ByPeter K Nyblom, writer at
Radio Non-Personality, puts words together in sentences. Sci-Fi and Super Freak
Peter K Nyblom

I’m a monster movie buff. And I’m using that term for both it’s definitions: BIG and SCARY CREATURE. Halloween is hands-down my favorite holiday of the year. So much so that for several years in a row, I’ve taken my love for scaring to the ultimate level of being a character in area haunted houses three years in a row.


I’ve been entranced by monsters since I was a kid, I couldn’t tell you what scary movie I saw first, but the ones I remember the most are what have become known as the classic Universal Monsters: Frankenstein, Dracula, The Wolfman, Creature from the Black Lagoon, The Invisible Man, The Mummy and to a certain extent The Phantom of the Opera. I have to admit, I’m not sure if they actually scared me or not. But, I think of them fondly as masterpieces of fear, more from the uncertainty of the science, mysticism and paranormality© involved, than the outright scare factor. For sure, they set the precedent for the genre of ‘thrillers’ and ‘horror’ movies. To this day, Hollywood still reaches back to these films for inspiration, if not downright revamps.

By today’s standards these movies seem hokey, and even in some cases, downright bad. Nowadays, we’re used to flashy green-screen digital effects and ultra-sculpted masks and prosthetics on the actors. But the basis of those classic stories; sketchy science (Frankenstein), insane intellectuals (Invisible Man, Phantom) down-right demonic Hell-spawn (Wolfman, Creature, Dracula) and paranormal experiences remain in the horror genre today.

Like many Minnesotans, I was exposed to these spooky flicks via a Friday late night TV show on Twin Cities KSTP Channel 5 called Horror, Inc. . During the mid-late 70′s, I made it a point to be in front of my TV every Friday night at Midnight to take in the chilling opening of this showcase for scary films

With all that in mind, get your adult (or at least 13 year-old) friends and family members together and watch my recommendations for a terrifying night of creepy, spooky and downright frightening movies featuring creatures from our nightmares.



Yep. Frankenstein. The original creature feature from the Golden Age of Hollywood. Starring Boris Karloff as The Monster and Colin Clive in what is really one of the most chilling depictions of a scientist cultivating insanity with all the best intentions. Pop this sucker in about 6pm on Halloween to get you started.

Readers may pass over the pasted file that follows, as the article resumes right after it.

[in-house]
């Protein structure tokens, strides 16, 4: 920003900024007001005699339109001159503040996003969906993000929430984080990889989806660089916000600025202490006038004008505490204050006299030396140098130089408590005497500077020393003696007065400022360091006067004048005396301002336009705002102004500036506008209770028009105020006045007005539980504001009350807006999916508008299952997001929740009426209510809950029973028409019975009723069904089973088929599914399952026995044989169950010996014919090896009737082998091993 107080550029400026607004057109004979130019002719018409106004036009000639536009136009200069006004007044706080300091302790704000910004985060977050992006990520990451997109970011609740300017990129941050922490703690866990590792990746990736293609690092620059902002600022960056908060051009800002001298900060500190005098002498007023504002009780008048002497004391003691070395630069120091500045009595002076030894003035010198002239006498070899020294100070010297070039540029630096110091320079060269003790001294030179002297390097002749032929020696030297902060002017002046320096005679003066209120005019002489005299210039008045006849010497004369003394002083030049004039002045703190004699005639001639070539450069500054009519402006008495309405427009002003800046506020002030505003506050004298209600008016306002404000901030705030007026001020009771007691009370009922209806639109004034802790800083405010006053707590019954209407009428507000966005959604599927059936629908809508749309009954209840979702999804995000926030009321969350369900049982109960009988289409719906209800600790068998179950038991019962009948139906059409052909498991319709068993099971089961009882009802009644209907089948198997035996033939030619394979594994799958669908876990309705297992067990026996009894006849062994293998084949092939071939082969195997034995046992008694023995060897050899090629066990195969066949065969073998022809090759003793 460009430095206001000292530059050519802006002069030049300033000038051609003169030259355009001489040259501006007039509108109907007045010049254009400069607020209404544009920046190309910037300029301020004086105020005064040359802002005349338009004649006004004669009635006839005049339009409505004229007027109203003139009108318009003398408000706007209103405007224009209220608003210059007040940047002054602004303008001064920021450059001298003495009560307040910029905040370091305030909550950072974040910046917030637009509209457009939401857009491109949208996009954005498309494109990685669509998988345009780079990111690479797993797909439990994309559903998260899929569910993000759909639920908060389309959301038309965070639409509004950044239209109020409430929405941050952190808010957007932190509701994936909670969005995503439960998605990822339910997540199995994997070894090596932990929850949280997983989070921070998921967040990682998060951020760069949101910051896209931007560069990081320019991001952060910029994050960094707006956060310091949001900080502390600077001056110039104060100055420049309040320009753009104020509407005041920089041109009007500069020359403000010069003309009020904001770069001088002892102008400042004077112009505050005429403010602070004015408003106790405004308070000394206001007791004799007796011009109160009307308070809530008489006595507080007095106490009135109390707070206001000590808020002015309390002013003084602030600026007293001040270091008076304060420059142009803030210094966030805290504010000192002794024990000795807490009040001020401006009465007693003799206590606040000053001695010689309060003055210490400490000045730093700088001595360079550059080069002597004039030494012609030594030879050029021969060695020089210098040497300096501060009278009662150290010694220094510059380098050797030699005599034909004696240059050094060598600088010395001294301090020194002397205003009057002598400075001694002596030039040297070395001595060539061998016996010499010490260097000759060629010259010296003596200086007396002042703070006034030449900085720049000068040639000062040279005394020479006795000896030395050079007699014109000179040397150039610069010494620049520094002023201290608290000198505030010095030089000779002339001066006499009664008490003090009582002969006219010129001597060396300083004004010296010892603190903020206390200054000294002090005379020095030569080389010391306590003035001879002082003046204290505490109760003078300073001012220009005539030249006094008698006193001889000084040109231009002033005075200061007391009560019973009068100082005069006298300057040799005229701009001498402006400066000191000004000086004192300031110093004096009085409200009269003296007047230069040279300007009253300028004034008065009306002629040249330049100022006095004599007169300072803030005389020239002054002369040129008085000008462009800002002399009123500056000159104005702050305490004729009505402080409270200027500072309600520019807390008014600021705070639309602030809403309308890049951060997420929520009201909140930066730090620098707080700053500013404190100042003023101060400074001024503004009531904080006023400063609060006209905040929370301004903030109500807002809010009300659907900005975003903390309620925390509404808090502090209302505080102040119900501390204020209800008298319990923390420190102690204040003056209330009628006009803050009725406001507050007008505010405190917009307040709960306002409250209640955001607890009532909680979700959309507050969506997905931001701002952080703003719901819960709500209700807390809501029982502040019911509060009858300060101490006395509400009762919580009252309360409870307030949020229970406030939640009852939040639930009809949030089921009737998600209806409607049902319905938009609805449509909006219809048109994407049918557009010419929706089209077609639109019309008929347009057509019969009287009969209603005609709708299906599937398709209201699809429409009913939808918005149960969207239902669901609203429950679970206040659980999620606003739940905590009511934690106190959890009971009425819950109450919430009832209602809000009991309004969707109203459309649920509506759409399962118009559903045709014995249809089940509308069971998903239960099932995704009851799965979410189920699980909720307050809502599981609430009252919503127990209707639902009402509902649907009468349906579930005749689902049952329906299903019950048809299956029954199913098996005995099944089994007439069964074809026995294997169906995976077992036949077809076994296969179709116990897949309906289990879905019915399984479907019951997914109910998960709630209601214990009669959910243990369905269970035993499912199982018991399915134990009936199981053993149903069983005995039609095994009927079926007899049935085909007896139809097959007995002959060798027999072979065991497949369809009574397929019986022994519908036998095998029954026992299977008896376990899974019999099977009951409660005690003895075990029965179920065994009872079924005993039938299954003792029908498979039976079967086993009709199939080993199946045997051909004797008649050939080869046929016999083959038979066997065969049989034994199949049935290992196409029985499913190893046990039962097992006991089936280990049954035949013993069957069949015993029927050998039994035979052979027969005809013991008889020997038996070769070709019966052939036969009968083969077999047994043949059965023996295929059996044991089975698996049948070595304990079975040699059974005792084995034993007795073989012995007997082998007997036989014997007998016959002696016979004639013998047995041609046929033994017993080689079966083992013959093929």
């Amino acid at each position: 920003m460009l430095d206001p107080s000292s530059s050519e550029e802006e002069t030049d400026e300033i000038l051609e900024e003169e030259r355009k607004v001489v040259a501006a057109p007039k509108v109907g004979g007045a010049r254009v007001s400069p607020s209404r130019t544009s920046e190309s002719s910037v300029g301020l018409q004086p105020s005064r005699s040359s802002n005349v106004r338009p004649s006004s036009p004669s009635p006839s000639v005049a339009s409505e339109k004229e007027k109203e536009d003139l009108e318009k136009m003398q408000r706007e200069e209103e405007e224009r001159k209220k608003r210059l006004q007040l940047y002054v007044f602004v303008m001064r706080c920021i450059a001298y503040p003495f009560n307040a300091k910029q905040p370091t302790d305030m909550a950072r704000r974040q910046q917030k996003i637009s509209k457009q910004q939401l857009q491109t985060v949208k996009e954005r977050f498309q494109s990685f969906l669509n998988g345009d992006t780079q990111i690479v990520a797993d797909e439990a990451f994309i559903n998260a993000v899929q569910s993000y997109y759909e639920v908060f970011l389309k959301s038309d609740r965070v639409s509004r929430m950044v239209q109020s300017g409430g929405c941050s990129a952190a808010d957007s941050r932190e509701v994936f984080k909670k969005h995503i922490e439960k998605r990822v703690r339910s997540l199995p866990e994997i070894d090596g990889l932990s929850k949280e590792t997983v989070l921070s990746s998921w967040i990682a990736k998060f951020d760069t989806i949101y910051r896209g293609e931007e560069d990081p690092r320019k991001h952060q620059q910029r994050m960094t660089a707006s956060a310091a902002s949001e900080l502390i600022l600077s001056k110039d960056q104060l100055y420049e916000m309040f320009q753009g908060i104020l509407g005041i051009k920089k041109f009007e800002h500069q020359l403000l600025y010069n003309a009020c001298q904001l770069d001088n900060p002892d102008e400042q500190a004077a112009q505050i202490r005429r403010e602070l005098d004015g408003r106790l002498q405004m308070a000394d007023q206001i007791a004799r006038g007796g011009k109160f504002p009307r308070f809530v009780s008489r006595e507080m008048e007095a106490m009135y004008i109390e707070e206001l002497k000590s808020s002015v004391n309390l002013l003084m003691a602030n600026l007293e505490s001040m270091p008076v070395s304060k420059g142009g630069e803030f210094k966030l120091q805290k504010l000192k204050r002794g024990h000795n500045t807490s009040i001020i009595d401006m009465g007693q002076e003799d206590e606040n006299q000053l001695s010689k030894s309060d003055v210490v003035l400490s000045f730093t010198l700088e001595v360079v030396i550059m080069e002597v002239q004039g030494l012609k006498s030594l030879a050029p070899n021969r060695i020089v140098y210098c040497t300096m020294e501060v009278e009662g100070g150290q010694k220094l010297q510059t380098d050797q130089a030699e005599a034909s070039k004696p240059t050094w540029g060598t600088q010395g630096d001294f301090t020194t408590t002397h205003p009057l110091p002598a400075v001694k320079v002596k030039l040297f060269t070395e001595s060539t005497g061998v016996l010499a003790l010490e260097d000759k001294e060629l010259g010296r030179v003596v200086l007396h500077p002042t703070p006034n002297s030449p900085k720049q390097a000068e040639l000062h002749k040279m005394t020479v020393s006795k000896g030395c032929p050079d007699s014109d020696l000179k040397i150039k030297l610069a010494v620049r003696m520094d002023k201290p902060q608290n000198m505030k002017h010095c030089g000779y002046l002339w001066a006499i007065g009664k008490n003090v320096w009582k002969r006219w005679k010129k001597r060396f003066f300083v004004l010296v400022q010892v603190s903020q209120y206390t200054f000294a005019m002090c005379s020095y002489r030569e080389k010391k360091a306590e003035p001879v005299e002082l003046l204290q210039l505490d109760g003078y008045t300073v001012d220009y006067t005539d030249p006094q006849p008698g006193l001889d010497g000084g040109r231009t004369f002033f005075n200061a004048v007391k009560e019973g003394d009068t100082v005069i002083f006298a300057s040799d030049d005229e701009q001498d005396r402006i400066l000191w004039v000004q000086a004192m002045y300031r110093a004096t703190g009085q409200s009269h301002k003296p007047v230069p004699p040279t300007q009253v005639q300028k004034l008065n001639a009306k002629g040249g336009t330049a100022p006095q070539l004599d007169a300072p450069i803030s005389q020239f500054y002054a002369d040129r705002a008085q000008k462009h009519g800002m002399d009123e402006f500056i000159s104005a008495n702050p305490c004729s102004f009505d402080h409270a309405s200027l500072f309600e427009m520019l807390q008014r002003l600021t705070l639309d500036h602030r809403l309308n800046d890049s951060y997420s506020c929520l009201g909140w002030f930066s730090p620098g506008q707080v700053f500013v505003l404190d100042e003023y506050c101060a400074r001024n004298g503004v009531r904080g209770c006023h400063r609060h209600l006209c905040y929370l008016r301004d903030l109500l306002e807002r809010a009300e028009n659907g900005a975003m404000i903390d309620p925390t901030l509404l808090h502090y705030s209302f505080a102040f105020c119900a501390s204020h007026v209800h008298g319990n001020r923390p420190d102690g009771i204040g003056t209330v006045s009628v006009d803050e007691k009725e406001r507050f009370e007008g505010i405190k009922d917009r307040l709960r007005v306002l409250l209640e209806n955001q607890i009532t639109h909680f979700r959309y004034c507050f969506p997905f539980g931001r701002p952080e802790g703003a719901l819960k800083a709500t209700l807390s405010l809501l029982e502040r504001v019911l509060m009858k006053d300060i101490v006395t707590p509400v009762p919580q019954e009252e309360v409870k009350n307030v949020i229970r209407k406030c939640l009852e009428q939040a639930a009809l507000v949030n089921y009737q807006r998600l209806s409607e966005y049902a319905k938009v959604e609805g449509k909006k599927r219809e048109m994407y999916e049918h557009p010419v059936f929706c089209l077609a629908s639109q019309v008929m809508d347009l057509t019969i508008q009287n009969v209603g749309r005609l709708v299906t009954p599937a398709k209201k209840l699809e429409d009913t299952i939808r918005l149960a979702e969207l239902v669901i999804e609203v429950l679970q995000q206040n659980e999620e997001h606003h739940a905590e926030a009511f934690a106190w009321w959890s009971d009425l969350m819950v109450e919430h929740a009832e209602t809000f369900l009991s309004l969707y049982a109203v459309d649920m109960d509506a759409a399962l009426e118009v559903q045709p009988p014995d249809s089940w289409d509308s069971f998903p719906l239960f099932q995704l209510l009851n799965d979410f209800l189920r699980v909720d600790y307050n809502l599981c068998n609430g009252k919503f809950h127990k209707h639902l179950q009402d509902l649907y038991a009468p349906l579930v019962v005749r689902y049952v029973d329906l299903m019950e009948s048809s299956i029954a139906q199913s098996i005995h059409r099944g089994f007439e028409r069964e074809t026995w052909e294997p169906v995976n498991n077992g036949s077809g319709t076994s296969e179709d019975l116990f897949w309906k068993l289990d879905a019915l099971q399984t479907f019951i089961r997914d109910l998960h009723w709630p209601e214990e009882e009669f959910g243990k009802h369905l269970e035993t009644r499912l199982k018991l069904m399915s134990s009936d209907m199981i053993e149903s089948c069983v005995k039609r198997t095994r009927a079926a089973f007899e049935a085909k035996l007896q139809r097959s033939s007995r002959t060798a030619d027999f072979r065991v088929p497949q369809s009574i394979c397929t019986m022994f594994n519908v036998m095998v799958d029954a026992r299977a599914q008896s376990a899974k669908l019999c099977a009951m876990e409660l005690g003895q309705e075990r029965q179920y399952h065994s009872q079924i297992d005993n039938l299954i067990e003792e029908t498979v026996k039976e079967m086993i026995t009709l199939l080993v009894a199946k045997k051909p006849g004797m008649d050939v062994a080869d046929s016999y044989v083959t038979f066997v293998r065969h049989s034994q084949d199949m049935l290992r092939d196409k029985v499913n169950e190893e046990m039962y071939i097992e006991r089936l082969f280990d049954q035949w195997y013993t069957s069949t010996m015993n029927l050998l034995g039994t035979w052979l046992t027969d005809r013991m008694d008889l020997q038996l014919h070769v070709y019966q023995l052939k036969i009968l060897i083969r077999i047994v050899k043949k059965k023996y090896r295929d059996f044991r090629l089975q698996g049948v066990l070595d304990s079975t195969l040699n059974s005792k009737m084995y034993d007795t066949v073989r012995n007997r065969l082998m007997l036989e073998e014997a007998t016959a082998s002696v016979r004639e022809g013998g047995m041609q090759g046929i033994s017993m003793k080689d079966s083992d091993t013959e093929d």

To this day, this film is amazingly relevant, maybe even more-so than when it was originally in theatres in 1931. The idea of the advancement of science as an excuse to play God and tweak the human race ‘for the better’ is a fear and, in some cases, a reality we all share. This idea has carried over into the massive explosion of zombie movies and TV series we see now.

The concept of the insane Dr. Frankenstein (with an obviously hideously handicapped henchman) robbing graves and medical schools for body parts that become components for a stitched-together aberration of humanity has not only moral implications, but it’s just damn crazy. The resulting creature is akin to a badly traumatized pit-bull crossed with a severely autistic toddler, responding to gentleness with horrifying results and violently lashing out in terror from it’s own fear and uncertainty.

Down deep the movie warns us against uneasy science, questions our treatment of the handicapped and leaves us both abhorring and mourning for the creature. It may not have a serious ‘jump-out-of-your-seat’ scare in it, but the lingering feelings of dread it ends with are more than enough to nag at your psyche as we continue on into the night with our little fright-fest.


Avco Embassy Pictures
Avco Embassy Pictures

These aren’t your Mama’s werewolves, son. The Howling was the first werewolf movie to incorporate the idea that werewolves were not merely men with follicle and dentistry problems, but genuine over-sized carnivorous monsters. This one is sure to provide a ‘jump-start’ to anyone not familiar with it. The Howling is generally heralded as one of the BEST werewolf films ever made. Throwing this one in right after our #5 film will get you to about 8:30pm, if you’re brave enough to sit through it. The trailer doesn’t give you a good idea of the horror of the film, so I’ve included the insanely good transformation as well.

The Transformation of Eddie Quist

The jump from 1941′s classic starring Lon Chaney, Jr to 1981′s The Howling was aggressive to say the least. The gentle mystical transformation Larry Talbot undergoes on-screen in the original takes a giant leap forward with a 40 year advancement in SFX as serial killer Eddie Quist‘s body is transformed into a massive nightmarish wolf-like creature. The sounds of bones crunching and cracking during liquidy expansions of his fingers, chest and finally face were enough to makes us hide under our coats in the theatre.

It was released a couple of months before the iconic comedy/horror flick American Werewolf in London, and the original SFX wizard that worked on The Howling, Rick Baker, left to join the team of AWL.The guy that took over, Rob Bottin, went on to create the SFX for Steven Spielberg‘s film Gremlins.


Fox Searchlight Productions
Fox Searchlight Productions